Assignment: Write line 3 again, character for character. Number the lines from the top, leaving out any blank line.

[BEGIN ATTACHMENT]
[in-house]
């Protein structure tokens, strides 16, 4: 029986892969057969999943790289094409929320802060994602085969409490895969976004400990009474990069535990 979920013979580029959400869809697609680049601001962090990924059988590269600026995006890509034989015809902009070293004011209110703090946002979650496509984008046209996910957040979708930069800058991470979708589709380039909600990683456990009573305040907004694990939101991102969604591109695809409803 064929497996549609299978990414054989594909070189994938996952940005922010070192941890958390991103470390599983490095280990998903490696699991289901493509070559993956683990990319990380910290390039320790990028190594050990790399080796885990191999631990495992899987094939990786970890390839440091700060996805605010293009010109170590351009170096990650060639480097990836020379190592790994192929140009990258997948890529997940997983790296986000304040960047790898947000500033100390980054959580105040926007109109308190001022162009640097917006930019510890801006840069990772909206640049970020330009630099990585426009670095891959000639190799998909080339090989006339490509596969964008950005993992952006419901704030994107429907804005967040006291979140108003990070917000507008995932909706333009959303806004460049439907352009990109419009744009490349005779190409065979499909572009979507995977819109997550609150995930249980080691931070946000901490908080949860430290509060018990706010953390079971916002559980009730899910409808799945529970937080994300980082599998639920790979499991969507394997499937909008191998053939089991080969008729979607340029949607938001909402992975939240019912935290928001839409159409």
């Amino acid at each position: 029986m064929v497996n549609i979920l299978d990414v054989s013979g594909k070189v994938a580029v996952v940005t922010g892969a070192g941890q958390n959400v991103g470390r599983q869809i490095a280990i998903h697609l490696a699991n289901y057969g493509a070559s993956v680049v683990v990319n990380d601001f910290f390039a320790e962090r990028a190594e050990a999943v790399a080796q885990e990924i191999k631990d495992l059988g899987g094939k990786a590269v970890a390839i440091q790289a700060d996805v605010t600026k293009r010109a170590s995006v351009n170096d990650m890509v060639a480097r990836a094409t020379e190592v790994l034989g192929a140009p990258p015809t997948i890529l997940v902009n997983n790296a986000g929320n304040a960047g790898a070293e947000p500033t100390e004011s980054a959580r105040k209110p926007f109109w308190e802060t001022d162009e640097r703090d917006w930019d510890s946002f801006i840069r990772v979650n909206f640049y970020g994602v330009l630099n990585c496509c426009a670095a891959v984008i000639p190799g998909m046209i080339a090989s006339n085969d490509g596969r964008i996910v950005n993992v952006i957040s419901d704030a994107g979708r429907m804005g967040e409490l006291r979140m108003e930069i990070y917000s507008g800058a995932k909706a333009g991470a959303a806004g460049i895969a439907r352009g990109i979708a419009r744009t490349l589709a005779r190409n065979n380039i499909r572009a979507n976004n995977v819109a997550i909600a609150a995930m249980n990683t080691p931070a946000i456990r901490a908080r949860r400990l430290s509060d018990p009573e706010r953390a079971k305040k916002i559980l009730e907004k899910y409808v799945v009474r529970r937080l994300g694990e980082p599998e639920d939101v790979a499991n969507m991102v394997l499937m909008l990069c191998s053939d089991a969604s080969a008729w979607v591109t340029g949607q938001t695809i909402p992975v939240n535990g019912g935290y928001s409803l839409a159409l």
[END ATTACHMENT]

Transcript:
């Amino acid at each position: 029986m064929v497996n549609i979920l299978d990414v054989s013979g594909k070189v994938a580029v996952v940005t922010g892969a070192g941890q958390n959400v991103g470390r599983q869809i490095a280990i998903h697609l490696a699991n289901y057969g493509a070559s993956v680049v683990v990319n990380d601001f910290f390039a320790e962090r990028a190594e050990a999943v790399a080796q885990e990924i191999k631990d495992l059988g899987g094939k990786a590269v970890a390839i440091q790289a700060d996805v605010t600026k293009r010109a170590s995006v351009n170096d990650m890509v060639a480097r990836a094409t020379e190592v790994l034989g192929a140009p990258p015809t997948i890529l997940v902009n997983n790296a986000g929320n304040a960047g790898a070293e947000p500033t100390e004011s980054a959580r105040k209110p926007f109109w308190e802060t001022d162009e640097r703090d917006w930019d510890s946002f801006i840069r990772v979650n909206f640049y970020g994602v330009l630099n990585c496509c426009a670095a891959v984008i000639p190799g998909m046209i080339a090989s006339n085969d490509g596969r964008i996910v950005n993992v952006i957040s419901d704030a994107g979708r429907m804005g967040e409490l006291r979140m108003e930069i990070y917000s507008g800058a995932k909706a333009g991470a959303a806004g460049i895969a439907r352009g990109i979708a419009r744009t490349l589709a005779r190409n065979n380039i499909r572009a979507n976004n995977v819109a997550i909600a609150a995930m249980n990683t080691p931070a946000i456990r901490a908080r949860r400990l430290s509060d018990p009573e706010r953390a079971k305040k916002i559980l009730e907004k899910y409808v799945v009474r529970r937080l994300g694990e980082p599998e639920d939101v790979a499991n969507m991102v394997l499937m909008l990069c191998s053939d089991a969604s080969a008729w979607v591109t340029g949607q938001t695809i909402p992975v939240n535990g019912g935290y928001s409803l839409a159409l």